Forecast: A weather site that’s easier to read

March 27, 2013  |  Online Applications

Forecast

When you go to one of the major sites to look up the weather, it's often hard to find what you're looking for. The sites feel dated, there isn't much hierarchy to the information, and navigation gets buried in the show-as-much-information-as-possible-on-the-same-page approach. Forecast, a site by the makers of the Dark Sky app, hopes to improve that experience during those times you need more than the high and lows for the day from the nearest widget.

When you visit Forecast, you notice a difference right away. There's a map with local, regional, and global views, the temperature in large print on the right, and there are descriptions about what to expect that are easy to understand.

From there, you get your daily forecasts below the map with details on demand. So you can get a lot of the same information that you get from larger sites, but you don't get hit with a bunch of data at once, and when you request more information, you get it quickly.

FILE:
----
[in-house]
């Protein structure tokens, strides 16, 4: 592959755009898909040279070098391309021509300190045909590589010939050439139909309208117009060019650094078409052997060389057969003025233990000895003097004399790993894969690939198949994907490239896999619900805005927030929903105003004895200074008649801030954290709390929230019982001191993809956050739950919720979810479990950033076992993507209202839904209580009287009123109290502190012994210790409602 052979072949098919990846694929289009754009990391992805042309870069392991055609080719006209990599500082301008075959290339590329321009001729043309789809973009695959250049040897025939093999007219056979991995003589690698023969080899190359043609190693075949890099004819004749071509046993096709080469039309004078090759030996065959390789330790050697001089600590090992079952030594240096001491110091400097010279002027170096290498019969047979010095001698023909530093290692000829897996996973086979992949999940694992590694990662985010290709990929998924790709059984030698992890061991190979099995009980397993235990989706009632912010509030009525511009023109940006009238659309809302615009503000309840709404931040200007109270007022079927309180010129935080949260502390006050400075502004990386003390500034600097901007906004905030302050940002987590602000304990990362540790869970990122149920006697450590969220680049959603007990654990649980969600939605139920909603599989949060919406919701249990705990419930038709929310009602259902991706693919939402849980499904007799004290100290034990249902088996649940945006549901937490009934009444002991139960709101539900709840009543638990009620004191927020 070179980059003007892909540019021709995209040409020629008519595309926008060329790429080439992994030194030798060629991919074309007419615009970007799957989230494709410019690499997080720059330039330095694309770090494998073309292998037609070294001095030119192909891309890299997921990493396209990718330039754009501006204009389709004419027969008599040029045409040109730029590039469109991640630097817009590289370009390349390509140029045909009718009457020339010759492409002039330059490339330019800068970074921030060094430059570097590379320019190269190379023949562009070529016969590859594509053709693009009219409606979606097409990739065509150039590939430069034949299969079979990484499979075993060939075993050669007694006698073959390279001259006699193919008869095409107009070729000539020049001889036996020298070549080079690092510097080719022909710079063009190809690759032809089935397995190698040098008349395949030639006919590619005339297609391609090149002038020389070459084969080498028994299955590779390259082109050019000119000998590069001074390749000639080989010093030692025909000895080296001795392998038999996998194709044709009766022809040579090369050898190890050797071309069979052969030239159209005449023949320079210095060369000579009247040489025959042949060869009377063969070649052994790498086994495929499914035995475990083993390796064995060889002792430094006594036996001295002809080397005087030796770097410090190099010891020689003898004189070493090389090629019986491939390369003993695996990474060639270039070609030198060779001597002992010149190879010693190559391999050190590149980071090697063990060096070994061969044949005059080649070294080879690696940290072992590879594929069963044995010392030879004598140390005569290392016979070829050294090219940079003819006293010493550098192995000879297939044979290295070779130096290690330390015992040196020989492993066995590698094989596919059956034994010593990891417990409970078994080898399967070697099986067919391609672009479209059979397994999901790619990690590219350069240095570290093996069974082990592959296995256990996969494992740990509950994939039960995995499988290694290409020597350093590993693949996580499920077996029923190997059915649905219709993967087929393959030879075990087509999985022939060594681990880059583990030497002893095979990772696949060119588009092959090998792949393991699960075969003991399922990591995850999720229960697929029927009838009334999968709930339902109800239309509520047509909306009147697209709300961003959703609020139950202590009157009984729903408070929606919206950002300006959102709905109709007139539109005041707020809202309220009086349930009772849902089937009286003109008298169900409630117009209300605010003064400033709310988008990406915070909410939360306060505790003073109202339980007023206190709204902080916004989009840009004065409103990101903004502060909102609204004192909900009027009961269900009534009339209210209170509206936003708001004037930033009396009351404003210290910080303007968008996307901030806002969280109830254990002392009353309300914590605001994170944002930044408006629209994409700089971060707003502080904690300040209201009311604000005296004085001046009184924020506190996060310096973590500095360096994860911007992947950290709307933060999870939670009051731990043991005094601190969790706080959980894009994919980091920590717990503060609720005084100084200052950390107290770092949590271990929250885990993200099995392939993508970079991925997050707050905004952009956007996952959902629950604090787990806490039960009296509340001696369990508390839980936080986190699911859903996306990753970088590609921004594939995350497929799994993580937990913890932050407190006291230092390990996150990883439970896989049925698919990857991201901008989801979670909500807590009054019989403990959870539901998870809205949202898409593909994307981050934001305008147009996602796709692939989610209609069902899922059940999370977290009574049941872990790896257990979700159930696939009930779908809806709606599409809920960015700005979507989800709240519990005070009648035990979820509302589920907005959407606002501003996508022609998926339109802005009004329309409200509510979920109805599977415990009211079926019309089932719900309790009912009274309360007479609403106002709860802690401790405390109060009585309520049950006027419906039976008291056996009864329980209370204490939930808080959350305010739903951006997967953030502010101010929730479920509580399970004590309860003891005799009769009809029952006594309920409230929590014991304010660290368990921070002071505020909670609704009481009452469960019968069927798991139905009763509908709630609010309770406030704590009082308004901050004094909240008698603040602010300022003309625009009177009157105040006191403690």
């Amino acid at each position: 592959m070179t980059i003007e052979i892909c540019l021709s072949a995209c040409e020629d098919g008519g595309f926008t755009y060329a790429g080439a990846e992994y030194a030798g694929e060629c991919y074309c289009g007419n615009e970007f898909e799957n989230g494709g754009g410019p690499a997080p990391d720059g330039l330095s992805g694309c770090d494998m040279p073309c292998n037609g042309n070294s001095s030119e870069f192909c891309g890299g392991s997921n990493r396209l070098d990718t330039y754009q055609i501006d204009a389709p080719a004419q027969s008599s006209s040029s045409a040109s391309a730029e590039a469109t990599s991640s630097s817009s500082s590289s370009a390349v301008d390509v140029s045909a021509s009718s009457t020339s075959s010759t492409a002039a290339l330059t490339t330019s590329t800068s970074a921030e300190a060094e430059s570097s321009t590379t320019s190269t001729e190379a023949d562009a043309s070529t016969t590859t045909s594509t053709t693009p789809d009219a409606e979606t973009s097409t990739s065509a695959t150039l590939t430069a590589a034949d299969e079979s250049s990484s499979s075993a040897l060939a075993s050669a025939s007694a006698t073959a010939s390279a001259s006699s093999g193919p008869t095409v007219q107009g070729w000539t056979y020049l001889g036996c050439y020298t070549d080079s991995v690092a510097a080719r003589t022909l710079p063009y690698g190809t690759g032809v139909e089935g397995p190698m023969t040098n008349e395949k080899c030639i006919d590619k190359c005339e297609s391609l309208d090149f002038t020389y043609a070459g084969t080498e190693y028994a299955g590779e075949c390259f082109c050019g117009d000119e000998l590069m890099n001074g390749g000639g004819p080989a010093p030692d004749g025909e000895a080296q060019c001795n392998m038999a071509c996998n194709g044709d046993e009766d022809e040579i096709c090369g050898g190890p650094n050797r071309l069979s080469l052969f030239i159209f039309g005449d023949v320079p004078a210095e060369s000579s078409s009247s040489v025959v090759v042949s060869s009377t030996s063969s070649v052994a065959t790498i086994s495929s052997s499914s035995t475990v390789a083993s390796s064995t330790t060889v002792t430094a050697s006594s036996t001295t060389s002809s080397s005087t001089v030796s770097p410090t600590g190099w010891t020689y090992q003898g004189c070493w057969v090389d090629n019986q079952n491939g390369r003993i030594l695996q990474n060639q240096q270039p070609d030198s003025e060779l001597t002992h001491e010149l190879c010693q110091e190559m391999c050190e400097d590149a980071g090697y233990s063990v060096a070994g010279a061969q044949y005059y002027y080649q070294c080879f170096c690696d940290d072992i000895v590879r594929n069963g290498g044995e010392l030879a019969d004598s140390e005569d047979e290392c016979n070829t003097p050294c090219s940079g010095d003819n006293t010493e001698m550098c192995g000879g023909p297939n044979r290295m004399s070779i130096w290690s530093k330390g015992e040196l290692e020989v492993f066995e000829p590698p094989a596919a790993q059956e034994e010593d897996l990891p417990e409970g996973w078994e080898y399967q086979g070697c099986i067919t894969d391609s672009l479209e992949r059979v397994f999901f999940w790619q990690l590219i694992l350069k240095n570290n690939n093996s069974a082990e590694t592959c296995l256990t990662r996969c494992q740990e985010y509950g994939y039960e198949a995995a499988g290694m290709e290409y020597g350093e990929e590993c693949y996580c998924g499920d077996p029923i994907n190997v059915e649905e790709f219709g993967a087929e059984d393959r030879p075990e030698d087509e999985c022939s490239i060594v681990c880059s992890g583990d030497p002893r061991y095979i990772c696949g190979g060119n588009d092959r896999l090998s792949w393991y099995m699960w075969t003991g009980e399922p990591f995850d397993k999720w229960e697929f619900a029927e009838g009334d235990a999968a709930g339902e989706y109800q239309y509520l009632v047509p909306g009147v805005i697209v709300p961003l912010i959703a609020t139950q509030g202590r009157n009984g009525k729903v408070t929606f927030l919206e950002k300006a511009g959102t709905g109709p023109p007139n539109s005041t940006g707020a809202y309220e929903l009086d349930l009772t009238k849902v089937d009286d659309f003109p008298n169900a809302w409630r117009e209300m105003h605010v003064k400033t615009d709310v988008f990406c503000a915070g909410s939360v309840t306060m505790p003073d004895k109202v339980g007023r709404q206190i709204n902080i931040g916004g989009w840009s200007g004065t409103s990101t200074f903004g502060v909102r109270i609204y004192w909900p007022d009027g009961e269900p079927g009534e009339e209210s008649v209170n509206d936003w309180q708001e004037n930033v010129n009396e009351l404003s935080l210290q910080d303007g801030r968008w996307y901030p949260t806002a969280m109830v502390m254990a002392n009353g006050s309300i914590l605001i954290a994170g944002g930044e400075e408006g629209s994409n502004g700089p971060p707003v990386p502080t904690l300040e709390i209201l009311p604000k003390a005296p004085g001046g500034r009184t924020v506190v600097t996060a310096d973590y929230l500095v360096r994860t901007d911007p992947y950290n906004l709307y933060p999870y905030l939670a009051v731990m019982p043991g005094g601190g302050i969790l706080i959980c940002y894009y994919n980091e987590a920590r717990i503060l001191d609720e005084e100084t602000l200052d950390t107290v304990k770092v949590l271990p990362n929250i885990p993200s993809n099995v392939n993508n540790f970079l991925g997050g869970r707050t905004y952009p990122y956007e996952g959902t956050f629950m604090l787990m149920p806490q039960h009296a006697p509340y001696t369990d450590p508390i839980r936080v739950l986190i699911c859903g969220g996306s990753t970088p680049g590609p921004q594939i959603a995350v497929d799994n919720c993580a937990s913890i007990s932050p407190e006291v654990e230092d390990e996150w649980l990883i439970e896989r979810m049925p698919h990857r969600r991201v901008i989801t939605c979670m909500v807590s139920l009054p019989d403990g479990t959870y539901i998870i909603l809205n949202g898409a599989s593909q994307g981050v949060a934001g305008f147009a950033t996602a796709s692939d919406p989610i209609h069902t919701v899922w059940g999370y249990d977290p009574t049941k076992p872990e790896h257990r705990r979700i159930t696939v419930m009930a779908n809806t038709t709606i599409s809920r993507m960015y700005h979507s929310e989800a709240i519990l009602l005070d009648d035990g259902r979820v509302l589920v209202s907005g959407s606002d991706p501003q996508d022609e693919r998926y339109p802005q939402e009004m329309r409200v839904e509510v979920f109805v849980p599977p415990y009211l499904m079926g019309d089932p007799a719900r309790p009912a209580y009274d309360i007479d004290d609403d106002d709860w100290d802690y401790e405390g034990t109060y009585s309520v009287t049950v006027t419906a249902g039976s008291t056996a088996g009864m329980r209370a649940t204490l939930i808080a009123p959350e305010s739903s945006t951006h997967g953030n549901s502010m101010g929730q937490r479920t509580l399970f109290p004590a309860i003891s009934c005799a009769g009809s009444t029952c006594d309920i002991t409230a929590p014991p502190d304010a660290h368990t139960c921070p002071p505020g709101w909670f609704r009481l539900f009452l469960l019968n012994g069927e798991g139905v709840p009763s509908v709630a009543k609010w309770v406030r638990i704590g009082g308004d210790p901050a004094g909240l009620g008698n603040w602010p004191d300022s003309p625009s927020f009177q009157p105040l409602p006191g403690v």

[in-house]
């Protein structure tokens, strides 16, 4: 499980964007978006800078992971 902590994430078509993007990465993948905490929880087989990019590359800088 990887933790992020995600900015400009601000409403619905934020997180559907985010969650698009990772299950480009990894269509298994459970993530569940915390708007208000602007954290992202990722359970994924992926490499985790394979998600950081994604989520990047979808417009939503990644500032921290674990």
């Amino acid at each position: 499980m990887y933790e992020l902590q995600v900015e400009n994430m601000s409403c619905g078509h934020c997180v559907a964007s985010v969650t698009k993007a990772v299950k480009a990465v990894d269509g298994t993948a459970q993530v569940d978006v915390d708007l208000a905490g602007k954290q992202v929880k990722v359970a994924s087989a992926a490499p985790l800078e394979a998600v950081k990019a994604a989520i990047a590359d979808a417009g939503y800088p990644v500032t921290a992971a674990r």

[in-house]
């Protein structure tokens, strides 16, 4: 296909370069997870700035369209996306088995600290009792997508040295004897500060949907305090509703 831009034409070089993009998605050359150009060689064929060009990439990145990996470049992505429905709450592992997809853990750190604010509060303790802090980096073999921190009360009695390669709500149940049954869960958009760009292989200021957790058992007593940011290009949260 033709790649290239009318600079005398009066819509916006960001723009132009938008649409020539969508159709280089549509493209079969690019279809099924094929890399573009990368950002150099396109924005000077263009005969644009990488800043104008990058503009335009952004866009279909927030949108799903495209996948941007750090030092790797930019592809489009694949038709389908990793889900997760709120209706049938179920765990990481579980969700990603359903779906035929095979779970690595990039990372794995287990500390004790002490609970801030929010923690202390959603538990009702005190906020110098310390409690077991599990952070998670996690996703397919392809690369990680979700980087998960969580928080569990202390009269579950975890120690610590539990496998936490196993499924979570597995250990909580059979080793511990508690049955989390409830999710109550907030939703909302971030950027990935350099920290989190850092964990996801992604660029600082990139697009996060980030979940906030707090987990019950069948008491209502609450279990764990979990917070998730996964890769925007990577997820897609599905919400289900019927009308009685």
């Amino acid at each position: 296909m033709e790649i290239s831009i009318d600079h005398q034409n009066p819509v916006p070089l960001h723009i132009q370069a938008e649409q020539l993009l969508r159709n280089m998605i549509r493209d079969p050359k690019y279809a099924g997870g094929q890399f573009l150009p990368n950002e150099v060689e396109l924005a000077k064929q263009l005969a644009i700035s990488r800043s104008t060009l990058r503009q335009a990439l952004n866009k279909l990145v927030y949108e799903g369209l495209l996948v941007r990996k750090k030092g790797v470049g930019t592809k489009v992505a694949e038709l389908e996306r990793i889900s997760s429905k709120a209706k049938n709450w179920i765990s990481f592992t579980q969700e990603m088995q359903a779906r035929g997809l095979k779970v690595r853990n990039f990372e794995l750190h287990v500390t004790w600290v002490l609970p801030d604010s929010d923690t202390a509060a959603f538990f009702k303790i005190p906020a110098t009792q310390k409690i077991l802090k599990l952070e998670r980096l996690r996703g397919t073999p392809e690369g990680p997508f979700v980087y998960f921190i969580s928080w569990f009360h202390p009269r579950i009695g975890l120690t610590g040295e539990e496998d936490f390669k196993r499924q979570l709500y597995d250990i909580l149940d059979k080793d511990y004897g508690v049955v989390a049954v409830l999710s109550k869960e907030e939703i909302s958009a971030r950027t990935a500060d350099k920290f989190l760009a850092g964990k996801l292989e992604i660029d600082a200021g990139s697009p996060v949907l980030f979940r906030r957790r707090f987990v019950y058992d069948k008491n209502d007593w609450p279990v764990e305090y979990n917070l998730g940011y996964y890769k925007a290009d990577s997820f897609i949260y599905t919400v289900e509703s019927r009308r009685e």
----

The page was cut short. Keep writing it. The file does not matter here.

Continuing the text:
There's also an API. Forecast and the Dark Sky app both run on it, which is the cherry on top of the goodness.

I usually go to Matthew Ericson's minimalist weather page when I'm figuring out when to ride my bike or mow the lawn. Forecast might be my new weather destination for a while.

6 Comments

  • Where’s the “feels like” temperature? This is important for places like NYC where the “real” temperature is often wamer/cooler based on the wind chill. Without this, the reported temperature is of much less value to people living in NY.

  • Great site, great app.
    This is what I have been looking for in weather reporting – to the point!

    ‘feels like’ would be a good addition, but knowing how cold it is, and knowing how windy it is are enough info for me to understand it

    I vary rarely pay for iPhone apps…but this $4 well spent.

  • Amazing. This is what we need. Simplify things.

  • This might be because I am an engineer, but I find the presentation of the forecast as a chart with time on the x-axis a lot better than day-by-day lists. And since http://www.weatherspark.com is doing exactly that, they are the only weather site I’ve been using for several years now.

  • For the UK I absolutely adore the new BBC weather website: http://www.bbc.co.uk/weather/2643743
    All the info is there at a glance, and no details are lost (plus, the website’s background corresponds to what you’ve got behind your window ;)

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